Ron Howard’s 1995 space-exploration nail-biter “Apollo 13” has been reformatted for the big-screen IMAX theatres, and the effect is impressive. Blowing up the images (not a simple pricess, since the aspect ratio is altered and the 35mm original digitally reprocessed to 70mm) does, to be sure, make the moments of hokiness and manipulation all the more obvious, but it gives the far more numerous exciting scenes greater punch as well, so the result is mostly positive. And the fact that the picture has been whittled down from its original 139 minute running-time to slightly under two hours (to fall within the limits of current IMAX projection equipment) makes less difference than you might think; the editing has been judiciously done, and everything flows smoothly. The film remains a solid, if somewhat heavy-handed, account of the near-disaster that befell NASA’s 1970 mission to the moon, done up by Howard with a steady, if not very imaginative, hand; and especially at this time of patriotic fervor, its celebration of American ingenuity and steadfastness in the face of near-disaster will undoubtedly prove welcome. The cast is excellent, with Tom Hanks, Bill Paxton and Kevin Bacon serving as a stalwart flight crew and Ed Harris and Gary Sinise, among others, doing good service back on earth (though Clint Howard is always a distraction in his brother’s pictures). The film still looks great; the special effects remain very realistic, and Dean Cundey’s cinematography as crisp as ever.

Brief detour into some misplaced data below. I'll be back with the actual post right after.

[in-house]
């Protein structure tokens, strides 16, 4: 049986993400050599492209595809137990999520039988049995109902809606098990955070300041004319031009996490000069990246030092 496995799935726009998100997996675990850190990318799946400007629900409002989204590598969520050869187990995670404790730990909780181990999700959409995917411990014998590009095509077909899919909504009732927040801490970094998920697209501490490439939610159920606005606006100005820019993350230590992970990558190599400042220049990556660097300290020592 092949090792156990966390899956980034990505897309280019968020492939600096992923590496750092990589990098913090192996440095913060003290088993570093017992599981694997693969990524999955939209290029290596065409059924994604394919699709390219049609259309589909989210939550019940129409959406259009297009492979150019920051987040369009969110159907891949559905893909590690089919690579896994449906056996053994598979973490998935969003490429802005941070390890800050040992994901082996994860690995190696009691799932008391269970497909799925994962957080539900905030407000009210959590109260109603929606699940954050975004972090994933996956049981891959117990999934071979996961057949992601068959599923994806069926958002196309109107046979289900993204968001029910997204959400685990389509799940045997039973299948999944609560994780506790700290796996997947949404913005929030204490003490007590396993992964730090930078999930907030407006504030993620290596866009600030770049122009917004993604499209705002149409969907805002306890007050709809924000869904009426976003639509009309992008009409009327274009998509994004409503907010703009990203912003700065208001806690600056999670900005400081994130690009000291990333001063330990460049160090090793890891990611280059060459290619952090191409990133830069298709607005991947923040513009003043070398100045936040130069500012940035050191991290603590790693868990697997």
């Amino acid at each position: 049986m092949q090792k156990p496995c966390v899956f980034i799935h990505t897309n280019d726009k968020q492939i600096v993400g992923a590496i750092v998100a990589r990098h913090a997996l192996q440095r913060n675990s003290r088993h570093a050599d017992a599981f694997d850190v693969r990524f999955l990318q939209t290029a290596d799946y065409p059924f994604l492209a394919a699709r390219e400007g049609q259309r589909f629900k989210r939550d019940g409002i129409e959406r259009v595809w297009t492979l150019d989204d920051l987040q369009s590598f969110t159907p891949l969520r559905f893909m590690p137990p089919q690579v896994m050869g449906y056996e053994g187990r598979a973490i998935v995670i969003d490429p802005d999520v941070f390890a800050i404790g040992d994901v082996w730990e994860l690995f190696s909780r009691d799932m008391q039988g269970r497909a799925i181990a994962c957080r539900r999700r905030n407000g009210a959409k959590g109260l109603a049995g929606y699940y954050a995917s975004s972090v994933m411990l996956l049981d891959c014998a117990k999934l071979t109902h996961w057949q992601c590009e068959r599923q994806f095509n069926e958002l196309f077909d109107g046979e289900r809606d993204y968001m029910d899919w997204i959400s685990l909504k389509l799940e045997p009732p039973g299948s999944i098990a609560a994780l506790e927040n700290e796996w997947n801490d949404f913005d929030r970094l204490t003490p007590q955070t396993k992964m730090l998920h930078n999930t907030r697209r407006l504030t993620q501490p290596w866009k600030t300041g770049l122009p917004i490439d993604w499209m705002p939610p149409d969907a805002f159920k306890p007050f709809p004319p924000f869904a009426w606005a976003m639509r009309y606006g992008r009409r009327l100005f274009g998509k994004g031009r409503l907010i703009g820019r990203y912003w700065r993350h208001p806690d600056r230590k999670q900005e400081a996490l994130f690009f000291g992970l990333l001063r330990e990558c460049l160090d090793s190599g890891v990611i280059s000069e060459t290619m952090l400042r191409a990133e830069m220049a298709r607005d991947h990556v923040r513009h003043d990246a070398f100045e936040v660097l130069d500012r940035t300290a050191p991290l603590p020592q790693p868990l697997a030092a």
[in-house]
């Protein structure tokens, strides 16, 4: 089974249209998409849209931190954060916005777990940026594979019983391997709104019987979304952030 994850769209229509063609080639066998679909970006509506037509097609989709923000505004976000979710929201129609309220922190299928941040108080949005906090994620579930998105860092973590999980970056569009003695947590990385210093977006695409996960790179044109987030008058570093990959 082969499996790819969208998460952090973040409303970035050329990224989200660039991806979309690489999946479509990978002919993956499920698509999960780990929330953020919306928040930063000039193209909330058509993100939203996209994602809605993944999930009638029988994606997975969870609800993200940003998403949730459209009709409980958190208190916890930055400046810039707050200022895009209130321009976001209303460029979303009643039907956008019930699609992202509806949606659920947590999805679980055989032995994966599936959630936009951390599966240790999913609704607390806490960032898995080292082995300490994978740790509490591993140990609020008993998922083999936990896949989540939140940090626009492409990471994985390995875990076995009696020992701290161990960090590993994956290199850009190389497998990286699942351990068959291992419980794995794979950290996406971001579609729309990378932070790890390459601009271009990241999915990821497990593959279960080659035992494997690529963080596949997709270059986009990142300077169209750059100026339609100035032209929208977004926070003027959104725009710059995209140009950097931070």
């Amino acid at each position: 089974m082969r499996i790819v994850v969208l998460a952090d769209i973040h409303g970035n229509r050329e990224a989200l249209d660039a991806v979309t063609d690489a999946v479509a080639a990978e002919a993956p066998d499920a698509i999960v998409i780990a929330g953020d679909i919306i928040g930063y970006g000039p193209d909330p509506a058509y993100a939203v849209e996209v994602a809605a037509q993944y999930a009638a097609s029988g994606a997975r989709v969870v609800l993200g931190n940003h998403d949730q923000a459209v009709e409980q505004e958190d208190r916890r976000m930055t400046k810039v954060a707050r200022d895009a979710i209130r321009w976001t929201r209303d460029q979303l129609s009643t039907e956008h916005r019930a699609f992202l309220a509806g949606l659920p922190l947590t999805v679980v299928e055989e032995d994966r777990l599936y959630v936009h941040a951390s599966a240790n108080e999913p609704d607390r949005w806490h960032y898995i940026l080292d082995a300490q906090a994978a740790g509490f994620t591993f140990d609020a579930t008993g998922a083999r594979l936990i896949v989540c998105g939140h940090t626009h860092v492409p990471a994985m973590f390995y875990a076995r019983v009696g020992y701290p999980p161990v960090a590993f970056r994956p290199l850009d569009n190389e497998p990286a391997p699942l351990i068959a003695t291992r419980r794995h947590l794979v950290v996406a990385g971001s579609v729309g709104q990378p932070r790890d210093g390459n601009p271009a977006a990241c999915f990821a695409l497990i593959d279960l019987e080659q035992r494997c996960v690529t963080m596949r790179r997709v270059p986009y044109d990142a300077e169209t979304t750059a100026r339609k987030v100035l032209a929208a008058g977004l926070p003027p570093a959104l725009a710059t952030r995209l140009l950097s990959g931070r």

In one respect, though, the IMAX format does the original a disservice. The overwhelming sound system, which makes the rumble of the takeoff an almost tactile tactile thing, also gives far more presence to James Horner’s music. With its soupy angelic soprano-choir humming wordlessly in the distance and its purely instrumental interludes sounding hopelessly ordinary, the score is one of the picture’s weakest elements, and its feebleness is all more apparent in this version.